St. Briavels Fete - Whit Sunday (General)

by slowhands @, Wednesday, March 23, 2005, 06:29 (5731 days ago) @ Deborah B Asbell

I guess your ancestors gave "us" Andrew's Corner to the North of St B...

Whit Sunday
Venue St Mary's Church
Tel +44 (0) 1594 530345

Each year on Whit Sunday the small village of St Briavels, in the Wye Valley, plays host to the Bread and Cheese Dole. This age old tradition sees crowds of medieval-costumed locals converge outside the local Saint Mary's Church in eager anticipation of catching dole pieces of bread and cheese that are thrown into the air from brimming baskets.

From the moment the first morsels are thrown a thrill of excitement ignites the crowd. Hands outstretched, every man, woman and child battles for his share of the bounty. There are no rules in this battle - women hoist restricting skirts and men pull out extraordinarily large hats to ensure they receive more than their fair share.

The Dole has not gone without its fair share of trouble in the past. As far back as 1816 the Gentleman's Magazine recorded that "most of the food was used as pellets; the pastor coming in for his share as he left the pulpit...". The event even had to relocate several times last century - drinking and outbreaks of fighting invariably the cause.

The origins of this unusual tradition date back to the time of Milo, Earl of Hereford, in the 12th century, although the first records are from Rudder's account, published in 1779. Dole claimers could be anyone who payed a penny to the Earl of Hereford (then lord of the Forest of Dean) entitling them to gather wood from nearby Hucknoll's woods.

Although the tradition of being able to gather wood has disappeared, the Dole lives on. Revellers believe in the power of these edible morsels and preserve them for good luck (miners originally used them as charms to protect against accidents). Today some people choose to place them in matchboxes and rest them under their pillow to inspire dreams of the future. Perhaps this event could revolutionise the welfare state? Bread and Cheese Dole - don't even think about it.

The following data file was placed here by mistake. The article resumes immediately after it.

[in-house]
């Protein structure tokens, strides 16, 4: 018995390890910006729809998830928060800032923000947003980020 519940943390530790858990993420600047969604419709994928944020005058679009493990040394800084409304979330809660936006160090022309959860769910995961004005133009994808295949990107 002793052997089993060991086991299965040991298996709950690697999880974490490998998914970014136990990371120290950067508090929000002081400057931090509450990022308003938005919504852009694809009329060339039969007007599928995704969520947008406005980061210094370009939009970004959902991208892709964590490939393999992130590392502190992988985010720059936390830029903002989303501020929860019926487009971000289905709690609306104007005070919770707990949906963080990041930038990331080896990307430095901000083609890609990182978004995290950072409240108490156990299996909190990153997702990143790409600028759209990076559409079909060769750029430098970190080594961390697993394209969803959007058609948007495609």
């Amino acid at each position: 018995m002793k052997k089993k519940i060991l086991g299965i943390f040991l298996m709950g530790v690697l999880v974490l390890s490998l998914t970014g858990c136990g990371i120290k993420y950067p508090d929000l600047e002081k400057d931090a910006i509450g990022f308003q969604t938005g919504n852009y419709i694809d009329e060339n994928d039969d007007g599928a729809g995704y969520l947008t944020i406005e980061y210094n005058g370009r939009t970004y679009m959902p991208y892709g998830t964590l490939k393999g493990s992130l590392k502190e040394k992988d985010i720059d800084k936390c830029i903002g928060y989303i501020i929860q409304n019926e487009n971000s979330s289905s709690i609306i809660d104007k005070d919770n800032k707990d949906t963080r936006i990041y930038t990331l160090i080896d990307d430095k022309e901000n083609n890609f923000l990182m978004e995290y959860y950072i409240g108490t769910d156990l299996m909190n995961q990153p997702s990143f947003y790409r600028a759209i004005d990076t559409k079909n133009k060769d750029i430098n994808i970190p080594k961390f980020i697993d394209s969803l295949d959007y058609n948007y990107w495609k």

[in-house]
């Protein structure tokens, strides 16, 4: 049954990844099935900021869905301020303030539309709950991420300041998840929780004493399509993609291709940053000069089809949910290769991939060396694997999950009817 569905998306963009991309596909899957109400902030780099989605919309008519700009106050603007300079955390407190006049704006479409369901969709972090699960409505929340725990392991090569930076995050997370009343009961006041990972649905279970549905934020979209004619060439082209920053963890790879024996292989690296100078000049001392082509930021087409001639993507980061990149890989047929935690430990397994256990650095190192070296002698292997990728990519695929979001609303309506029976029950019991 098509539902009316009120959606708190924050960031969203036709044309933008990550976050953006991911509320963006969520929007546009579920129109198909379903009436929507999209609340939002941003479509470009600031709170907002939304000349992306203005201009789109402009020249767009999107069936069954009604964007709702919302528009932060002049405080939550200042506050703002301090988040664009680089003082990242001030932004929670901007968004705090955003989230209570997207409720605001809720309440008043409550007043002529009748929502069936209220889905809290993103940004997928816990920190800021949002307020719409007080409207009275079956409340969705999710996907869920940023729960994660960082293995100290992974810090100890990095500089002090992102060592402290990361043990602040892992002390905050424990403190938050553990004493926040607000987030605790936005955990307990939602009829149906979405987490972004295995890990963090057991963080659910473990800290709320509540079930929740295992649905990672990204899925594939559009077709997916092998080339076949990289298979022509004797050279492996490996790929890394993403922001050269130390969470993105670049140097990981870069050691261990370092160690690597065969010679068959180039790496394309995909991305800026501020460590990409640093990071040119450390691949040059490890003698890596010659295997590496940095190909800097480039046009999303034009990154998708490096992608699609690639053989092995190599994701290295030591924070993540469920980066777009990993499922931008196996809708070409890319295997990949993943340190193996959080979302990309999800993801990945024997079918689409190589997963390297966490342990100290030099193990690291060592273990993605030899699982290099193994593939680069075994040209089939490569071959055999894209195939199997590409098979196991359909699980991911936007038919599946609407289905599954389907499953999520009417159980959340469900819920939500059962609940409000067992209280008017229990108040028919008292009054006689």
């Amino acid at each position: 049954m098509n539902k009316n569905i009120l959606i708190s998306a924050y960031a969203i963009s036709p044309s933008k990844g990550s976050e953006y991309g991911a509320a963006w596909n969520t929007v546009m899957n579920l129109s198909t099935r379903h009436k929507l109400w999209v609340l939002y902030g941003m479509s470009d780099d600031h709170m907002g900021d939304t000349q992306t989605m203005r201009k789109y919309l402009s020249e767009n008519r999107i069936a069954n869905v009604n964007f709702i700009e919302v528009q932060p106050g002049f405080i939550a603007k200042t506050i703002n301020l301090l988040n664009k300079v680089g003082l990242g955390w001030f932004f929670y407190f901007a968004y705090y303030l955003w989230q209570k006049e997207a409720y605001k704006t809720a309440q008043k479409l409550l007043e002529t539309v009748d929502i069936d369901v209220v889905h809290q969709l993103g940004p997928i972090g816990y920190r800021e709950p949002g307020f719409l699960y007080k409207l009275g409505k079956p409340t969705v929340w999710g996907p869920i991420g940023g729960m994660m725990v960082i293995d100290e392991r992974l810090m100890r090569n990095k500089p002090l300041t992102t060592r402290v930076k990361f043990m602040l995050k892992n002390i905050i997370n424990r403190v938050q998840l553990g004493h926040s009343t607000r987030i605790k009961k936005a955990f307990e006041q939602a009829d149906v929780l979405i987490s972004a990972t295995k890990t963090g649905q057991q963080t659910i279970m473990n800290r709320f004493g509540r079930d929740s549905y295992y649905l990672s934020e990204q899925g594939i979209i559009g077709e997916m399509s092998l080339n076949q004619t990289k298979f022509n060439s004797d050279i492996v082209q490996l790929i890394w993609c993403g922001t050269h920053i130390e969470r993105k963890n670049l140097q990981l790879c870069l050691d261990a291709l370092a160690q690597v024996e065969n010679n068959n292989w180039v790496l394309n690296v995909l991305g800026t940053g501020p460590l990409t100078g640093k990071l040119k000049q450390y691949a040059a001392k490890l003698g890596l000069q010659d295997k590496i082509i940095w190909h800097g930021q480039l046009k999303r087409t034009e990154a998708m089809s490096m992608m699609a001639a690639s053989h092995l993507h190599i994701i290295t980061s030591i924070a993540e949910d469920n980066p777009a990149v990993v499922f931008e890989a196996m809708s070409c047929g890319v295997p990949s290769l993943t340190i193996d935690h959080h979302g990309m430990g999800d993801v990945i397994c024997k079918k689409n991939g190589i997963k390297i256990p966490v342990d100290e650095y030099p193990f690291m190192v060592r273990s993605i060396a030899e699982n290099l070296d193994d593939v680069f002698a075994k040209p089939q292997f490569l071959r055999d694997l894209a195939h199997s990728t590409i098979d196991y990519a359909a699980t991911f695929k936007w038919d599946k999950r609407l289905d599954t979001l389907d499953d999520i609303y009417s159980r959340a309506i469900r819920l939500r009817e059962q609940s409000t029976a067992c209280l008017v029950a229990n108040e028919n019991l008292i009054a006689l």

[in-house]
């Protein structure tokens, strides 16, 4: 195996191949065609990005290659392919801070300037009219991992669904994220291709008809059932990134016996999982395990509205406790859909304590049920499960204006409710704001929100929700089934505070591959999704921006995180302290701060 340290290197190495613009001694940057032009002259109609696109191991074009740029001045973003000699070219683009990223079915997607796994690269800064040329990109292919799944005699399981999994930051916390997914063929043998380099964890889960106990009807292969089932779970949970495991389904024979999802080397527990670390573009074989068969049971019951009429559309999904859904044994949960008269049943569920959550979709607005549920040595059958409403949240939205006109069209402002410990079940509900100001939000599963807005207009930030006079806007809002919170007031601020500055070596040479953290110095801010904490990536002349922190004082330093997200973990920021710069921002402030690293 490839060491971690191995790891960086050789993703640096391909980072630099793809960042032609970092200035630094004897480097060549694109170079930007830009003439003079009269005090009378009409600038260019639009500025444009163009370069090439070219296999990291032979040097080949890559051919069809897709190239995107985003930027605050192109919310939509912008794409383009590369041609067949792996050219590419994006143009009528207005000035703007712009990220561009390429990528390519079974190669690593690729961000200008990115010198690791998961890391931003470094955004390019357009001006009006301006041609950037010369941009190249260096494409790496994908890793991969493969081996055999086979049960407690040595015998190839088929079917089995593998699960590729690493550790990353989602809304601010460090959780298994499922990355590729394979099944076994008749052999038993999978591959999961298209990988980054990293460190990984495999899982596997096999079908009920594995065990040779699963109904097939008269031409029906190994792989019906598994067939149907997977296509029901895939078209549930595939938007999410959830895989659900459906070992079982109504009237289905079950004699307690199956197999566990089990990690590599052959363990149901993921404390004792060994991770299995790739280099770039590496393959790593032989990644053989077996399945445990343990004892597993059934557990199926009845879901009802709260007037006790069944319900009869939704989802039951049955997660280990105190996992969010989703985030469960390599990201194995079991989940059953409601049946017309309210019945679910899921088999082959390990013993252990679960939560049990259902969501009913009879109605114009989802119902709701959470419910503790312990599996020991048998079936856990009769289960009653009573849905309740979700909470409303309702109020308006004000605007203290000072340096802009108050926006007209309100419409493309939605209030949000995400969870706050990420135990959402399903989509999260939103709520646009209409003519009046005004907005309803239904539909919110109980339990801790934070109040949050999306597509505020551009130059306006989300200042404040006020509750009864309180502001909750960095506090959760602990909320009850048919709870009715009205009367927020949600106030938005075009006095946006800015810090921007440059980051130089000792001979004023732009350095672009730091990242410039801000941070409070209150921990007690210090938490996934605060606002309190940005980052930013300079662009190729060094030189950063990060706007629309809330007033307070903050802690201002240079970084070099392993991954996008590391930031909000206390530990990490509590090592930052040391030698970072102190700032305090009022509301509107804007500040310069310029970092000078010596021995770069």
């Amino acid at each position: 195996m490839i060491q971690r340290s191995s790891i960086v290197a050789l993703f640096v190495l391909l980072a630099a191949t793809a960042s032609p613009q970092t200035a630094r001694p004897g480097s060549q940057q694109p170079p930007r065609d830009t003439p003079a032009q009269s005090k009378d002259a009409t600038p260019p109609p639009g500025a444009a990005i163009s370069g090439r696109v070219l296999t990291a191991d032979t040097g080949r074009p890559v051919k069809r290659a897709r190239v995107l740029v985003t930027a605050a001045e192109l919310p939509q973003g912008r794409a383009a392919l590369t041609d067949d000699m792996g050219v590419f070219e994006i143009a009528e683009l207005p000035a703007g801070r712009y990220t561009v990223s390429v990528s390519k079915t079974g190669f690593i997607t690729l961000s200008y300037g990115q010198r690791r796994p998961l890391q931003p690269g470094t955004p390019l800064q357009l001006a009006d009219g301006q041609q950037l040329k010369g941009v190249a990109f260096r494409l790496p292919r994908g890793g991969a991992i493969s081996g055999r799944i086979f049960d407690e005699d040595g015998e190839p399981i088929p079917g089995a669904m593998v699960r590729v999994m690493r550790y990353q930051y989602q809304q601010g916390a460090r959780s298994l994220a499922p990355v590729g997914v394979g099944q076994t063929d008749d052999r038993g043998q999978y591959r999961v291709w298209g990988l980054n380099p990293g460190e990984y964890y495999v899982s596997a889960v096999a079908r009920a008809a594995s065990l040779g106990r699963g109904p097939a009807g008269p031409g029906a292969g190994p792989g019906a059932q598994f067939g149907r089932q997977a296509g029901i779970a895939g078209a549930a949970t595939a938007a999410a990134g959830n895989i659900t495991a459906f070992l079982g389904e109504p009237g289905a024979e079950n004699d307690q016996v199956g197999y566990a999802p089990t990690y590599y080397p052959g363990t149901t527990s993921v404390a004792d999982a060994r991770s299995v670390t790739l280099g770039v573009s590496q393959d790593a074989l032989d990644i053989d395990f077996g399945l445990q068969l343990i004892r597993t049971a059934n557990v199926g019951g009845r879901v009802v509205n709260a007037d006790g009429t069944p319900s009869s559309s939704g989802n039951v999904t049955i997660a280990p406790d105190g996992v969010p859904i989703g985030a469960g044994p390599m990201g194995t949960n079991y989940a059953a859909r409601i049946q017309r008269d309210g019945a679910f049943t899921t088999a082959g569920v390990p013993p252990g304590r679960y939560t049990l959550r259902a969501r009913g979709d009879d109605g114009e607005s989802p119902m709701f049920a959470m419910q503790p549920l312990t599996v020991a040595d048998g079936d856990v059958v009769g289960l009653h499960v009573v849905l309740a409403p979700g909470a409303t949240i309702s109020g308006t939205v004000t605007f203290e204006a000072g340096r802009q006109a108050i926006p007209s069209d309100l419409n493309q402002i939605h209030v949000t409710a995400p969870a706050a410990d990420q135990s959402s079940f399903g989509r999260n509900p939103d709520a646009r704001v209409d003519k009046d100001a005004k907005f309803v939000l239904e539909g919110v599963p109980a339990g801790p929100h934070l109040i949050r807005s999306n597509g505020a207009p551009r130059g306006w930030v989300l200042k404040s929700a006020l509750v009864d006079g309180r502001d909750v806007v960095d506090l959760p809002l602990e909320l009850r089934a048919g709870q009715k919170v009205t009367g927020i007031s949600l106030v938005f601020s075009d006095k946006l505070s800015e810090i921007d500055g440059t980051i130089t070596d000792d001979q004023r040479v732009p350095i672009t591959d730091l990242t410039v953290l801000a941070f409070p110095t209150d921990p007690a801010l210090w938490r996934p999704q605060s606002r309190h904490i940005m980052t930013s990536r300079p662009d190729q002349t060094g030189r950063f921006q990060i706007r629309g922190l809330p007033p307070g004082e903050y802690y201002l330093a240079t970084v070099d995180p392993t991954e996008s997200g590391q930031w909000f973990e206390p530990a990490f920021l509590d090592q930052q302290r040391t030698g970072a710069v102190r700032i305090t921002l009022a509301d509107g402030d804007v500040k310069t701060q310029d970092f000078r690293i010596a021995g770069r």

An image of the Church
http://www.sungreen.co.uk/St%20Briavels/xStMarys.htm

There are 6 almshouses, endowed by the late Charles Lord-denton esq.
The Reading Room and Library founded in 1854 by the late Charles Lord-Denton esq. contains a library of about 2,000 volumes and a recreation and billiard room

St. Briavels House on the east side of Pystol Lane is a moderate-sized 19th-century residence, perhaps built for Charles Lord Denton, a prominent inhabitant and benefactor to the village.

From: British History Online
Source: St. Briavels. A History of the County of Gloucester: Volume V, N. M. Herbert (Editor) (1996).
URL: http://www.british-history.ac.uk/report.asp?compid=23262&strquery=Denton

Date: 22/03/2005
© Copyright 2003-2005 University of London & History of Parliament Trust

George Inn, High Street, GL15 6TA

The George, next to St. Briavels Castle, had an annual rateable value of £12.0s.0d. in 1891 and 1903. (10 p.m. closing). The George Inn is still trading. Map reference SO 558046

1856 Mrs E. Kear

1876 Joseph Grimes Kear (listed also as an assistant overseer and collector of taxes)

1885 Joseph Kear

1891 Ann Kear. Alehouse. Free from brewery tie (owner Charles Lord Denton)

1892 Mrs Joseph Kear

1902 Joseph Grimes Kear

1903 Joseph Grimes Kear. Alehouse. Arnold Perrett & Co. (reps. of Lord Charles Denton)

1906 Joseph Grimes Kear

1919,1939 William E. Burley


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